By Keith Dempsey, For The Sudbury Star
Following contractions in four of the previous five years, Sudbury’s real GDP is forecast to rise 1.2 per cent in 2017, the Conference Board of Canada predicts.
Apart from Sudbury, London and Thunder Bay, Ontario’s mid-sized metropolitan areas can expect economic growth to moderate this year, the board said in its Metropolitan Outlook, released Thursday.
An anticipated modest rise in nickel prices will underpin the stronger economy in Sudbury. This year, nickel has dipped below US $4 a pound at times, although prices have rallied in recent weeks. On Thursday, it stood at $4.694.
Local primary and utilities output, which includes mining activity, is expected to expand four per cent in 2017, following dips in four of the previous five years.
The increased mining activity, combined with a major local road project — the Maley Drive extension — should support solid gains in Sudbury’s construction sector this year.
“For the two Northern Ontario cities in our report, improved nickel prices will help Sudbury’s economy bounce back from three straight annual declines, while Thunder Bay’s economy will remain mired in slow growth,” said Alan Arcand, associate director, centre for municipal studies for the Board of Canada.
Economic growth in Thunder Bay will inch up by 0.2 per cent in 2017.
On the down side, Greater Sudbury’s employment is poised to fall for the fourth straight year in 2017, before starting a modest recovery in 2018.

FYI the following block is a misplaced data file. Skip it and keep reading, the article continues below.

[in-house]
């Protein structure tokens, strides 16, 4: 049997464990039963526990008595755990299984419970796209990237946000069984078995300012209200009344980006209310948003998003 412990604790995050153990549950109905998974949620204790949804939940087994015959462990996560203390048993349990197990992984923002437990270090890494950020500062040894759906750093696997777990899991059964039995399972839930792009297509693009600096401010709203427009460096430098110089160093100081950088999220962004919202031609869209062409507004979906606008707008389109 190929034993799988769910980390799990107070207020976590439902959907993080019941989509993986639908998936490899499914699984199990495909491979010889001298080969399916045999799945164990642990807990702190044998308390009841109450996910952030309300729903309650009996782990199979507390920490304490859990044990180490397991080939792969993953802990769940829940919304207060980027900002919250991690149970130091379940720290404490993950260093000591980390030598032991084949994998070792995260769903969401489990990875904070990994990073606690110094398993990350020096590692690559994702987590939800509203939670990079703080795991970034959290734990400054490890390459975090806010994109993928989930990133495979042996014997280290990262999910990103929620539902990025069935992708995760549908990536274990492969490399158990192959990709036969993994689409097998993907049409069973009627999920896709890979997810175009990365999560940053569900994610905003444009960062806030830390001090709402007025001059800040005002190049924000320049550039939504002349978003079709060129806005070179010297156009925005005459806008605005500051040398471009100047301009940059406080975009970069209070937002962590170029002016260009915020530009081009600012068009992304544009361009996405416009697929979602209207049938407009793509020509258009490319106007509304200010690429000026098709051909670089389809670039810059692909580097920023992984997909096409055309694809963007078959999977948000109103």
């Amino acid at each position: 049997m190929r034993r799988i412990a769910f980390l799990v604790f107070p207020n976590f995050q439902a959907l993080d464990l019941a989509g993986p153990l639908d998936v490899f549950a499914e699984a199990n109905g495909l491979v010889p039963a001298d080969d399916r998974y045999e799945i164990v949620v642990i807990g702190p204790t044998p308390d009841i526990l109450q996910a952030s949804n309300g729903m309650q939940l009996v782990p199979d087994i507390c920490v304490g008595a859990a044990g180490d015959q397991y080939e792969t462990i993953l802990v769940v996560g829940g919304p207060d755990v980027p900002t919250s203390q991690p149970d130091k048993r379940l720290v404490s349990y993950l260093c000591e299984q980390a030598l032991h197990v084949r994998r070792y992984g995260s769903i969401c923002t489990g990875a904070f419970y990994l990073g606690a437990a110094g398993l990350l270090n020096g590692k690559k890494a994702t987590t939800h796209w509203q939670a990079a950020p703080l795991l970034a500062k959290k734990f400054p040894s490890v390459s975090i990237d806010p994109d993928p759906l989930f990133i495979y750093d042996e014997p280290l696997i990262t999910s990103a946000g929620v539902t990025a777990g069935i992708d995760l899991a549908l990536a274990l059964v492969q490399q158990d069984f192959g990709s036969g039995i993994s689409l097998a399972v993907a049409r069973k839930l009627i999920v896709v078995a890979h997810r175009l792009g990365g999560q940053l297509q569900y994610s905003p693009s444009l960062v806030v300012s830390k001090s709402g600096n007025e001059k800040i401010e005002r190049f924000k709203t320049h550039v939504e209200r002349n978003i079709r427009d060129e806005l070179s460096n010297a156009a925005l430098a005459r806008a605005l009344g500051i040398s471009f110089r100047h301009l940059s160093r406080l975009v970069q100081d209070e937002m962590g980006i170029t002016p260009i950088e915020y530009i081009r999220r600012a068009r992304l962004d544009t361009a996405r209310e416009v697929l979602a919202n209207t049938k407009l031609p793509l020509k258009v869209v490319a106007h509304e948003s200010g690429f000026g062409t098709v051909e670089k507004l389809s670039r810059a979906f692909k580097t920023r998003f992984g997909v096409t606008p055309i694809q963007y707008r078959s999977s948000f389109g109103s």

“It has been a rough patch for the Sudbury economy the last few years,” Arcand said, “but we are projecting economic growth is presuming this year. It’s a bounce back. The economy shrunk the last four, five years, so it’s good news that there’s been a turnaround, although it’s a modest bounce back, only anticipating growth of 1.2 per cent this year, but still much better than what we’ve seen the last few years.”
The dip in employment occurred in the first quarter of 2017.
“It’s already cooked in the books, so we’re pretty sure that employment is going to fall again this year,” Arcand said. “But just marginally.”
“When you’re seeing modest economic growth, you’re going to see modest employment growth, it’s how the match works,” Arcand added. “Given that the economy is improving this year, it should see similar growth next year. The signs point to that.”
The Metropolitan Outlook: Summer 2017 is The Conference Board of Canada’s analysis of 15 medium-sized Canadian census metropolitan areas.
Oshawa and Windsor are expected to boast the fastest growing economies this year among the 15-medium sized cities examined in the report.
Most Ontario cities will see real GDP growth come in at less than 2 per cent this year.
“The weaker Canadian dollar and solid U.S. demand continue to provide a lift to many southwestern and eastern Ontario metropolitan economies, especially their export-oriented manufacturing industries,” Arcand said.
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